The Stranger Passivity Quotes
How we cite our quotes: Citations follow this format: (Part.Chapter.Paragraph). We used Matthew Ward's translation, published by Vintage International published in 1989.
I said that people never change their lives, that in any case one life was as good as another and that I wasn’t dissatisfied with mine here at all. (1.5.3)
For Meursault, being "not dissatisfied" is the same as being happy.
It was only after Marie’s first and last visit that it all started. From the day I got her letter (she told me she would no longer be allowed to come, because she wasn’t my wife), from that day on I felt that I was at home in my cell and that my life was coming to a standstill there. (2.2.1)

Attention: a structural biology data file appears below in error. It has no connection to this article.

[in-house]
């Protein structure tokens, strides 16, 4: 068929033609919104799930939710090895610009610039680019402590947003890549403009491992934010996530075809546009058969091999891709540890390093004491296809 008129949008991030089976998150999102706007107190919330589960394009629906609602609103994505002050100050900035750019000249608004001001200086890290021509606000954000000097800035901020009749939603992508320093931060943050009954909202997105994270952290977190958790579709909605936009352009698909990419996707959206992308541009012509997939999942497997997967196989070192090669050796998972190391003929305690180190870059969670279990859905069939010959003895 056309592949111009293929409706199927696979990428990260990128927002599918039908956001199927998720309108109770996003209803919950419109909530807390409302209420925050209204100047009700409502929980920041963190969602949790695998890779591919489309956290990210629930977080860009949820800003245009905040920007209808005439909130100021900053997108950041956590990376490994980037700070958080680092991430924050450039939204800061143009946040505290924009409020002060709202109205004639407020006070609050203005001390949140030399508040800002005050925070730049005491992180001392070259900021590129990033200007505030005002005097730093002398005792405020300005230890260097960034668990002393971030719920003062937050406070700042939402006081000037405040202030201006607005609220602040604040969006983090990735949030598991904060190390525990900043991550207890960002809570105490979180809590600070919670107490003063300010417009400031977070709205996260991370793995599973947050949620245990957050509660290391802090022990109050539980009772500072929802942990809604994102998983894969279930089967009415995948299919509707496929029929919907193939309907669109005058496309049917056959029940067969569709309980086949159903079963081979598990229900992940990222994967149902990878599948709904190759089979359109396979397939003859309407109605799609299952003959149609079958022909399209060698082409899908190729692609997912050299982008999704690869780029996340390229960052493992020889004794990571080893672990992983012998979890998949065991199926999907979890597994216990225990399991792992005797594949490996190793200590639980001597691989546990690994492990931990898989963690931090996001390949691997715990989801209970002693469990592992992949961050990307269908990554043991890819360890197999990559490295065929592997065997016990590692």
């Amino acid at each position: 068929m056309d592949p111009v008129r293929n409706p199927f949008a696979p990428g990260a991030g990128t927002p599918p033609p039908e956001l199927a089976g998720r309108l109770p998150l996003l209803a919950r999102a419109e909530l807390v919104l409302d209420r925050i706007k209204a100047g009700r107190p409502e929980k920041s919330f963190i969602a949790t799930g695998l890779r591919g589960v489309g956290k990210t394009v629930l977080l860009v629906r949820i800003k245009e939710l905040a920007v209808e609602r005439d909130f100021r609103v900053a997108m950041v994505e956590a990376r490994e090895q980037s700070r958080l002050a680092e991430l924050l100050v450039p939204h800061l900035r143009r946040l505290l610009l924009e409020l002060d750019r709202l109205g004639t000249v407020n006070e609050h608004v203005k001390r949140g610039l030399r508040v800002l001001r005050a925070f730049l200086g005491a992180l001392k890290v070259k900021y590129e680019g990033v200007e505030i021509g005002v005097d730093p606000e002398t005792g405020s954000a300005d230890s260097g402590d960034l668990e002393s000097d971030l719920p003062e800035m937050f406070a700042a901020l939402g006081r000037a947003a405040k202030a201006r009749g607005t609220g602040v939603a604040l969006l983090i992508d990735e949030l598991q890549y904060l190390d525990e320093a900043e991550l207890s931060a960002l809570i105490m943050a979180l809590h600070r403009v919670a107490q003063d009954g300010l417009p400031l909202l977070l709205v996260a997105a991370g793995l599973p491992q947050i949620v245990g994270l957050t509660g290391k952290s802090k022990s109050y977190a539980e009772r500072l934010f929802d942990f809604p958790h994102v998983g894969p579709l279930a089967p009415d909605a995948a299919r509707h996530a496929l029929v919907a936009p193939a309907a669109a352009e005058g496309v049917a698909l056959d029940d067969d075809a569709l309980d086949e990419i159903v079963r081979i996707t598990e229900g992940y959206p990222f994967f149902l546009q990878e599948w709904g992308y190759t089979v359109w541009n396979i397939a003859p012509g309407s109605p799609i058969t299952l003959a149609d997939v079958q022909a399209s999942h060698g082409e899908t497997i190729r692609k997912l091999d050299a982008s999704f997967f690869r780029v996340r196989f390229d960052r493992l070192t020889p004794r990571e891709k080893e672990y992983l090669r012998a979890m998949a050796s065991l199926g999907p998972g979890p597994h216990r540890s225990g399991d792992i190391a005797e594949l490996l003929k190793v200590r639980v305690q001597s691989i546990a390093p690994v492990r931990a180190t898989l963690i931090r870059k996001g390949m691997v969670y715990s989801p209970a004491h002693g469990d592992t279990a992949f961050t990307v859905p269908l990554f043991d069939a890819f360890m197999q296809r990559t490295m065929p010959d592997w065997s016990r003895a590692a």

At this juncture in the book, Meursault is at a crossroads, transitioning from free man to caged man.
At that time, I often thought that if I had had to live in the trunk of a dead tree, with nothing to do but look up at the sky flowing overhead, little by little I would have gotten used to it. (2.2.10)
Meursault, because of his passivity, can be content in any circumstance.